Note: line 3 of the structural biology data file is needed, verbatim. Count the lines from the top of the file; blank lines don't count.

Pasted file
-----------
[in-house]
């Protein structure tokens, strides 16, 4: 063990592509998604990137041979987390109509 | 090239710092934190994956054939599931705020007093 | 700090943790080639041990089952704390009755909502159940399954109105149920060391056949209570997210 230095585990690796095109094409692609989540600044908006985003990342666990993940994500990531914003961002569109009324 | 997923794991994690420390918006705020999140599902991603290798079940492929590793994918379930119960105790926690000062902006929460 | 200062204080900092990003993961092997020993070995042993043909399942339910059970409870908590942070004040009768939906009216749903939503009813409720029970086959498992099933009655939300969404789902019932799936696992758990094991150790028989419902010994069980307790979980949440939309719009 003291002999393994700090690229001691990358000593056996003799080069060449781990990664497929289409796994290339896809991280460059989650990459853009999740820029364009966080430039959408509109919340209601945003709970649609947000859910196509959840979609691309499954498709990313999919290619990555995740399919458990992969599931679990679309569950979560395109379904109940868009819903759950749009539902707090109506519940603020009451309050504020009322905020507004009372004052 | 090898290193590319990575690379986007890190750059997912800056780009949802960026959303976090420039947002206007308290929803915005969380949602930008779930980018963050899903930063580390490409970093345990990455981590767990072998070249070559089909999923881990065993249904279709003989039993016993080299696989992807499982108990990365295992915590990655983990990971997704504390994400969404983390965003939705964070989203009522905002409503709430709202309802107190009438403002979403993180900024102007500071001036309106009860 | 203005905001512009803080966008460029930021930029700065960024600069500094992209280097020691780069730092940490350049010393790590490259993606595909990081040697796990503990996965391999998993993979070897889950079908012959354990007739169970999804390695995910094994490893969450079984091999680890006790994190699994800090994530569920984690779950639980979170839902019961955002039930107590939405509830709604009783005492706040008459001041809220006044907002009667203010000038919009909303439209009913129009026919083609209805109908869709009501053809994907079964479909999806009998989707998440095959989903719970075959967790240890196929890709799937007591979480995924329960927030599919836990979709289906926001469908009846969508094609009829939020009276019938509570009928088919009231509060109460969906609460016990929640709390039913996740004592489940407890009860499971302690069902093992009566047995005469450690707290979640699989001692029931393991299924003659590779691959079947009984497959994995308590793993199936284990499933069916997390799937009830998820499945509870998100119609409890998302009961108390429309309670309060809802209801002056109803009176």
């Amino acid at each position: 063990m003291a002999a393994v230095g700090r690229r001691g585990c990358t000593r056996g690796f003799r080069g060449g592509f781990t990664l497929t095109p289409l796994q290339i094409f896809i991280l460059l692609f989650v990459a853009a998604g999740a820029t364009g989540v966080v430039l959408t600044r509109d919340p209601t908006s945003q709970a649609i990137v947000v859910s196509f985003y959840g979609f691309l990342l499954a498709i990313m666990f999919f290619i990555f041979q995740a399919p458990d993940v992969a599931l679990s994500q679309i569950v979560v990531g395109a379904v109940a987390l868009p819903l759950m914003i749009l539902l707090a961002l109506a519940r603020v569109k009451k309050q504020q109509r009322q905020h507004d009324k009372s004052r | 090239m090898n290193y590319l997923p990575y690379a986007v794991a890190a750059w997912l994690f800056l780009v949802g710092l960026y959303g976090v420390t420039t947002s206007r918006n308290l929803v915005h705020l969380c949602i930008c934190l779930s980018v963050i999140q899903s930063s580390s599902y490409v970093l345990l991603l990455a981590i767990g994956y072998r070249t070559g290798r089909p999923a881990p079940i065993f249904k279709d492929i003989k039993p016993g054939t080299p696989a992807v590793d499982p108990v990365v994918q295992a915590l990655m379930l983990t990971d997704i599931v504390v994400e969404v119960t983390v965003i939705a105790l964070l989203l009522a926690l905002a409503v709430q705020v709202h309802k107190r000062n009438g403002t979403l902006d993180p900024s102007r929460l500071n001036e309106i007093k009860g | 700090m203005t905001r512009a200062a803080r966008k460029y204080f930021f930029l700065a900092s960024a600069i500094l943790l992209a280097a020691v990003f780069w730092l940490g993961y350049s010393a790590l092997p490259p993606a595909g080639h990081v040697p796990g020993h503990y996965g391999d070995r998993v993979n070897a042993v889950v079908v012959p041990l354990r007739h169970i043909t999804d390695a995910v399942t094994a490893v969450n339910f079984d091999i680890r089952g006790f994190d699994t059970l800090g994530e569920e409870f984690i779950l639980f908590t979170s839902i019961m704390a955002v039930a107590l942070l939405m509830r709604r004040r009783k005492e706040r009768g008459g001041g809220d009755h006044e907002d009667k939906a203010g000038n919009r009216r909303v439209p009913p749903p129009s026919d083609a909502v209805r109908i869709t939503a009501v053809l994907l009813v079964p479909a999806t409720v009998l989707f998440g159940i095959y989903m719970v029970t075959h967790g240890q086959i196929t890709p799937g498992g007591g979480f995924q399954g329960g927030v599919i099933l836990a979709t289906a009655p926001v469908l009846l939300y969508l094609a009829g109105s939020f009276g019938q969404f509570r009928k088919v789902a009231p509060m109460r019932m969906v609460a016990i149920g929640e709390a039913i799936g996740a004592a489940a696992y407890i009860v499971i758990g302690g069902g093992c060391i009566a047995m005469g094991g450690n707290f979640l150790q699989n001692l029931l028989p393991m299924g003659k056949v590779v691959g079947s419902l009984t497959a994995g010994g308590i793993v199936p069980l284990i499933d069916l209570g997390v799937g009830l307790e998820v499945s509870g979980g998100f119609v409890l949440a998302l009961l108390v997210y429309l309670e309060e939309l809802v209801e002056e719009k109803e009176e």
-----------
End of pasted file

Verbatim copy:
């Amino acid at each position: 063990m003291a002999a393994v230095g700090r690229r001691g585990c990358t000593r056996g690796f003799r080069g060449g592509f781990t990664l497929t095109p289409l796994q290339i094409f896809i991280l460059l692609f989650v990459a853009a998604g999740a820029t364009g989540v966080v430039l959408t600044r509109d919340p209601t908006s945003q709970a649609i990137v947000v859910s196509f985003y959840g979609f691309l990342l499954a498709i990313m666990f999919f290619i990555f041979q995740a399919p458990d993940v992969a599931l679990s994500q679309i569950v979560v990531g395109a379904v109940a987390l868009p819903l759950m914003i749009l539902l707090a961002l109506a519940r603020v569109k009451k309050q504020q109509r009322q905020h507004d009324k009372s004052r | 090239m090898n290193y590319l997923p990575y690379a986007v794991a890190a750059w997912l994690f800056l780009v949802g710092l960026y959303g976090v420390t420039t947002s206007r918006n308290l929803v915005h705020l969380c949602i930008c934190l779930s980018v963050i999140q899903s930063s580390s599902y490409v970093l345990l991603l990455a981590i767990g994956y072998r070249t070559g290798r089909p999923a881990p079940i065993f249904k279709d492929i003989k039993p016993g054939t080299p696989a992807v590793d499982p108990v990365v994918q295992a915590l990655m379930l983990t990971d997704i599931v504390v994400e969404v119960t983390v965003i939705a105790l964070l989203l009522a926690l905002a409503v709430q705020v709202h309802k107190r000062n009438g403002t979403l902006d993180p900024s102007r929460l500071n001036e309106i007093k009860g | 700090m203005t905001r512009a200062a803080r966008k460029y204080f930021f930029l700065a900092s960024a600069i500094l943790l992209a280097a020691v990003f780069w730092l940490g993961y350049s010393a790590l092997p490259p993606a595909g080639h990081v040697p796990g020993h503990y996965g391999d070995r998993v993979n070897a042993v889950v079908v012959p041990l354990r007739h169970i043909t999804d390695a995910v399942t094994a490893v969450n339910f079984d091999i680890r089952g006790f994190d699994t059970l800090g994530e569920e409870f984690i779950l639980f908590t979170s839902i019961m704390a955002v039930a107590l942070l939405m509830r709604r004040r009783k005492e706040r009768g008459g001041g809220d009755h006044e907002d009667k939906a203010g000038n919009r009216r909303v439209p009913p749903p129009s026919d083609a909502v209805r109908i869709t939503a009501v053809l994907l009813v079964p479909a999806t409720v009998l989707f998440g159940i095959y989903m719970v029970t075959h967790g240890q086959i196929t890709p799937g498992g007591g979480f995924q399954g329960g927030v599919i099933l836990a979709t289906a009655p926001v469908l009846l939300y969508l094609a009829g109105s939020f009276g019938q969404f509570r009928k088919v789902a009231p509060m109460r019932m969906v609460a016990i149920g929640e709390a039913i799936g996740a004592a489940a696992y407890i009860v499971i758990g302690g069902g093992c060391i009566a047995m005469g094991g450690n707290f979640l150790q699989n001692l029931l028989p393991m299924g003659k056949v590779v691959g079947s419902l009984t497959a994995g010994g308590i793993v199936p069980l284990i499933d069916l209570g997390v799937g009830l307790e998820v499945s509870g979980g998100f119609v409890l949440a998302l009961l108390v997210y429309l309670e309060e939309l809802v209801e002056e719009k109803e009176e």